If you’re wondering, melamine resin is a white crystalline compound made by heating cyanamide. Meanwhile, formaldehyde is a naturally-occurring compound (it’s a colorless gas) often used in polymerization.

The combination of the two compounds is subjected to specified amounts of pressure per square inch, forming a hard, durable plastic material.

Indeed, melamine is known as a low-pressure laminate (LPL). It’s made at pressures between 300-500 pounds per square inch. High-pressure laminate is known as Formica, made at pressures of up to 1,400+ pounds per square inch.

LPL can be applied to other surfaces, such as MDF, plywood, and particleboard, to form a melamine board.


Melamine boards are easy to differentiate from other types of manufactured boards. Some of the distinguishing features are;

  • It is highly water and heatproof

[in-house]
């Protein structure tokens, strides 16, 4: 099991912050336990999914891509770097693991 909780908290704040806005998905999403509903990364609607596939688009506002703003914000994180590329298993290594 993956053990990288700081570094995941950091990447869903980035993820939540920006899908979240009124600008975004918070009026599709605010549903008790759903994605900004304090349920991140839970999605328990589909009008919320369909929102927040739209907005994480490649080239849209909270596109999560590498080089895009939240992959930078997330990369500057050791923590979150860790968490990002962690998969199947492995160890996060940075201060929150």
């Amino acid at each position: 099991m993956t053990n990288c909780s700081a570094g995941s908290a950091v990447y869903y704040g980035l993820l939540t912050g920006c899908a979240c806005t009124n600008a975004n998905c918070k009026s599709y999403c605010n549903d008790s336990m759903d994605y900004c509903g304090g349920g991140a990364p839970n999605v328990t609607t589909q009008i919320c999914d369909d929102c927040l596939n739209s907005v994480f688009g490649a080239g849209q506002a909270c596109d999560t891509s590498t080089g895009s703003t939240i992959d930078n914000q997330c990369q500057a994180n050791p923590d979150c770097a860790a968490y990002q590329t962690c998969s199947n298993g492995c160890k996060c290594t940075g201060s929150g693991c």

• It’s abrasion and scratch-resistant
  • It’s resistant to many chemicals
  • It doesn’t show stains easily
  • It’s flexible and resilient
  • It comes in many colors and finishes

Melamine Pros and Cons


  • It’s durable
  • Resistant to wear and tea
  • Heat and moisture resistant
  • Provides a consistent grain pattern


  • Formaldehyde is a carcinogen
  • They warp and bend under heavy load

Melamine Board Uses

  • Kitchen cabinets
  • Dining room tables
  • Kitchen countertops
  • Working surfaces
  • Flooring
  • Whiteboards
  • Office furniture

Melamine vs Wood Veneers

Hopefully, you don’t confuse melamine with wood veneers. Although both are attached over core wood panels to produce flat, more workable surfaces, they aren’t the same.